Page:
Season Woodturning Logs Faster

The traditional seasoning time for natural drying of logs for turning is one year for each inch of radius.

If time is of no consequence this may be alright, but if you prefer turning seasoned wood and are impatient as I am, three to five years is a long time to wait.

In May we harvested a large Bur Oak tree that produced several ricks of desirable wood. To experiment I placed a rick of these logs two feet long and four to ten inches in diameter in a firewood rack and placed a dehumidifier in the center. I sealed the ends of the logs. The whole assembly was wrapped and sealed in Visqueen.

A hygrometer and thermometer were placed inside so temperature and humidity could be monitored. I checked the progress with a wood moisture meter. The humidity inside the package remained 20 percent less than the ambient, and the temperature was 20 degrees higher than the ambient.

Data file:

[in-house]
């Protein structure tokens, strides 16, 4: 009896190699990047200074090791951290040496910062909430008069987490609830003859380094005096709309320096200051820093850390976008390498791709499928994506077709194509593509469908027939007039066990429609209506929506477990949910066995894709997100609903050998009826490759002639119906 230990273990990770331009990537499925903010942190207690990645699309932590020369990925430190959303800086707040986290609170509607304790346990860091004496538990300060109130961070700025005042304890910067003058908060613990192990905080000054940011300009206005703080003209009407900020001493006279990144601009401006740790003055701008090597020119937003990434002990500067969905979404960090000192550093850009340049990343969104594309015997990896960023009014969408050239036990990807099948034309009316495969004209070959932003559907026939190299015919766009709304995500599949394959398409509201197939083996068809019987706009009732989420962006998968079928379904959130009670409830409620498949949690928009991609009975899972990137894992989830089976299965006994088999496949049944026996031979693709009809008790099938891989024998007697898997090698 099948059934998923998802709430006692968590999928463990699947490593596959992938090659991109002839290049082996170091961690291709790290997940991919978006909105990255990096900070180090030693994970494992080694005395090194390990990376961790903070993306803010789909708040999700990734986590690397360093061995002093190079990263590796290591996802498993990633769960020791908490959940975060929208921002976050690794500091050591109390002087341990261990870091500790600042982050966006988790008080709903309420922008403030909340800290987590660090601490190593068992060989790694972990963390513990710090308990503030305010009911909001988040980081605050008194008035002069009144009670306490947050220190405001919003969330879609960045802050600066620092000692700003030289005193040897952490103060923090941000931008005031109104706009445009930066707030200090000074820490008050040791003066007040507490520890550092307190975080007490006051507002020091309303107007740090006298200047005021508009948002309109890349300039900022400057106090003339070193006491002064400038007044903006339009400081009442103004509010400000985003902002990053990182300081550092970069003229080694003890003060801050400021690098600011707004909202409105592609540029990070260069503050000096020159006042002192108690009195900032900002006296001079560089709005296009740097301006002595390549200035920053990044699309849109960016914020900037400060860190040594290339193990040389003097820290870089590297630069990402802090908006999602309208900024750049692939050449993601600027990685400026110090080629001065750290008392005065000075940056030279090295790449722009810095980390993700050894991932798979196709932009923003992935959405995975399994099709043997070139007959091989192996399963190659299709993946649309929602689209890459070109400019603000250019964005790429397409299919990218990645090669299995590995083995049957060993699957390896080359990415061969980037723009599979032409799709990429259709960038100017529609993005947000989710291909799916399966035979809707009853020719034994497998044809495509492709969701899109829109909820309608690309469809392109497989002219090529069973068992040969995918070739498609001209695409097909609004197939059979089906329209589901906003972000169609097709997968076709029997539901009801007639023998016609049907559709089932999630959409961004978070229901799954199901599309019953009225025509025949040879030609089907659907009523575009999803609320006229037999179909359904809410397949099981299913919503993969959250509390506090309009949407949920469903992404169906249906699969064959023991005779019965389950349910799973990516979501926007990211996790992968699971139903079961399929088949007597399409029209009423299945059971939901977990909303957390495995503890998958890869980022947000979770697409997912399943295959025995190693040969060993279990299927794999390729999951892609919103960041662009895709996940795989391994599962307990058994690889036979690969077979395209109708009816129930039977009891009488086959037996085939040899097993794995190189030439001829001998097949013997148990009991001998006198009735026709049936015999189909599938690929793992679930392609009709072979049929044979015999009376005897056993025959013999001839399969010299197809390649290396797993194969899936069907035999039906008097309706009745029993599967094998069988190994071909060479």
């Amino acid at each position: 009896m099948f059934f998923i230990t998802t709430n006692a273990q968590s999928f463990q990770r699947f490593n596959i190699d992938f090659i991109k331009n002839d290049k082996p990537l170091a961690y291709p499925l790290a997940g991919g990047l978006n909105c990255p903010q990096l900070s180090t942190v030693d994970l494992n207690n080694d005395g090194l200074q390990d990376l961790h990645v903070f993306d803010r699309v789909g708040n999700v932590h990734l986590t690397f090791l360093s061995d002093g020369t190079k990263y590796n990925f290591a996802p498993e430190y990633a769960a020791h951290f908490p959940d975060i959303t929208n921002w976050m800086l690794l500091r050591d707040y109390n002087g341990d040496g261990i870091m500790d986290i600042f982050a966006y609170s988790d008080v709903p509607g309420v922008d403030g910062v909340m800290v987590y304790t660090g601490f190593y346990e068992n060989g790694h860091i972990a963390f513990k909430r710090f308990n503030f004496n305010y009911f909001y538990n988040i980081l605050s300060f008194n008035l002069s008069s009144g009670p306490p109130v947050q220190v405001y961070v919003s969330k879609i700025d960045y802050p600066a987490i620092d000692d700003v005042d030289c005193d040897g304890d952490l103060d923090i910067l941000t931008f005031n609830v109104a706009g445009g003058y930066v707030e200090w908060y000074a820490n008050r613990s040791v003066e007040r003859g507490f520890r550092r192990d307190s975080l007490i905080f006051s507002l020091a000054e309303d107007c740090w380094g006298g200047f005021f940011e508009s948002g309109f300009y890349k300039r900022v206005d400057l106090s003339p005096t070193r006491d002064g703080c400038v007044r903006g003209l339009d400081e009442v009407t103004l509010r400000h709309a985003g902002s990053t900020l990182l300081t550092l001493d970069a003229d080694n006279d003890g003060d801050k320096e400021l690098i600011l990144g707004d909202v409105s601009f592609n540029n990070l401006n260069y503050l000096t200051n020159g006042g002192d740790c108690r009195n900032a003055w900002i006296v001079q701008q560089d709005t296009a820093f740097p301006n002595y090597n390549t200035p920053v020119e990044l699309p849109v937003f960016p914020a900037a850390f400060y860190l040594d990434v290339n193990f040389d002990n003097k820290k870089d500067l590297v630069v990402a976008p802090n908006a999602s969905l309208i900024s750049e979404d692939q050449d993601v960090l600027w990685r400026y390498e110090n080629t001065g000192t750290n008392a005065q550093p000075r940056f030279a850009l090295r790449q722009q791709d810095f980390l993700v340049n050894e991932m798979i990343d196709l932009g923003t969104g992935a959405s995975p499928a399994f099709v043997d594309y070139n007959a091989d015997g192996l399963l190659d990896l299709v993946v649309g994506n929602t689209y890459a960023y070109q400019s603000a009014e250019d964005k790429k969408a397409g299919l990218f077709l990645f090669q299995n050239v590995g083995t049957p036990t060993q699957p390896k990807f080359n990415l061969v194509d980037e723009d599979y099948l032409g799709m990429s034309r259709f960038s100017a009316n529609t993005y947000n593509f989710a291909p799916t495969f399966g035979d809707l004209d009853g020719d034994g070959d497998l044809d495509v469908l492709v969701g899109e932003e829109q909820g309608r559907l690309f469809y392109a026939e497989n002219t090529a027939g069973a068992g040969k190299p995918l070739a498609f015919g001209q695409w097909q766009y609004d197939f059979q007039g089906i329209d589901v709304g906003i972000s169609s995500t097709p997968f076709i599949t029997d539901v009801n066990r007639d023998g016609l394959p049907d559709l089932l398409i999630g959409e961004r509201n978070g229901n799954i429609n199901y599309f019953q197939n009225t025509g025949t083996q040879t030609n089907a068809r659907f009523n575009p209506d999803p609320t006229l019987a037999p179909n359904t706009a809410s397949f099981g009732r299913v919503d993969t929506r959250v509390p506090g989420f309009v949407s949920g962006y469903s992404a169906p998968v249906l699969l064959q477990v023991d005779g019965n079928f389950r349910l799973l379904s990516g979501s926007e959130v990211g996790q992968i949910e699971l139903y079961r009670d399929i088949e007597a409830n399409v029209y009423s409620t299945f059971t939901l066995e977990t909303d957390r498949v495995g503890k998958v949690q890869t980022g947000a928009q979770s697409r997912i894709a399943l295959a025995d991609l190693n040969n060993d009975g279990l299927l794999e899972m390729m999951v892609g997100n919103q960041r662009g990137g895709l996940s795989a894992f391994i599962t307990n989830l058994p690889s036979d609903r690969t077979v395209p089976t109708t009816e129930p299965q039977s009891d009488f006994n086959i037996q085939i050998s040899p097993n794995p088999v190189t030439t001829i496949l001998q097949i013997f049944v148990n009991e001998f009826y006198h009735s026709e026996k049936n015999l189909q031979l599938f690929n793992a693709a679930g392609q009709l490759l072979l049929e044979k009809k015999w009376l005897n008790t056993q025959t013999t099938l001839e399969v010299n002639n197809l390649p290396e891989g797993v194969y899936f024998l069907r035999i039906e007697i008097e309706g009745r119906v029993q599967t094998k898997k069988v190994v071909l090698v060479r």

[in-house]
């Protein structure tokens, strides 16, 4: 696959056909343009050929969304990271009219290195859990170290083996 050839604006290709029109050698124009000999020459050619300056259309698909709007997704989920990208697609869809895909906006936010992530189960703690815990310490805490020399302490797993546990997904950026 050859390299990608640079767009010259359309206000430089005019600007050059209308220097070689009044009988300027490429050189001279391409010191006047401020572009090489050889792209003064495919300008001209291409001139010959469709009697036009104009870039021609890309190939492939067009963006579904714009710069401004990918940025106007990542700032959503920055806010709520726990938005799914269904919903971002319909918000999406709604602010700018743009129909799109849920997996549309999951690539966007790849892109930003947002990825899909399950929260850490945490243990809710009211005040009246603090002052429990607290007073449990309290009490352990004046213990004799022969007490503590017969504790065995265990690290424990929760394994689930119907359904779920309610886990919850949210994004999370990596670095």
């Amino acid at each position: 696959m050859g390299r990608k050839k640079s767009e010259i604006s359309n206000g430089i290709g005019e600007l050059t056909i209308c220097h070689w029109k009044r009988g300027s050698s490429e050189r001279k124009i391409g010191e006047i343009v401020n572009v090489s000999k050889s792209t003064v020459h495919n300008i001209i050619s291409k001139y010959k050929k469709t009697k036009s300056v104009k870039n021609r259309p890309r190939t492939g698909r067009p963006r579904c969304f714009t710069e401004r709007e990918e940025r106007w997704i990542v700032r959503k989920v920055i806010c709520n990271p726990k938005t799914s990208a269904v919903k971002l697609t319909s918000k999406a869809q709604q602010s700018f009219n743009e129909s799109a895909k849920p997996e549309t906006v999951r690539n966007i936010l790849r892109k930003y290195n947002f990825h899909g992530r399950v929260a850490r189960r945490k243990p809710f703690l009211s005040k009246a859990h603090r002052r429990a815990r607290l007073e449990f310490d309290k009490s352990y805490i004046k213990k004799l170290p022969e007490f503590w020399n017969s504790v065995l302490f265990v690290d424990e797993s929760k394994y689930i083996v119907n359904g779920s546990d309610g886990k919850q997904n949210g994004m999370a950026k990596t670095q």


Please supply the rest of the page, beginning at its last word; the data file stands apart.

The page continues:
By the last of October the EMC of the logs measured from eight to thirteen percent. The average humidity in Oklahoma City for October is 12.7 percent, so the wood had reached an equilibrium (seasoned) content. Several wood species were included. Throughout the stack of logs there were only a few pieces with splits.

As a test a six inch Bur Oak log was turned to the shape of a lamp base. The moisture meter measured eight EMC at the center part of the log and a two inch diameter neck measured thirteen EMC. No cracks, splits or pith problems. See the lamp base in the Gallery.

What would have required three years to season naturally was ready to turn in five months. This is one experiment and does not prove it will be successful with all wood species in all geographical areas, but it does offer a simple and inexpensive way to greatly shorten seasoning. This is not meant to be “kiln dried,” but for woodturning it provides a great way to use wood in a short time that might otherwise be wasted or lost.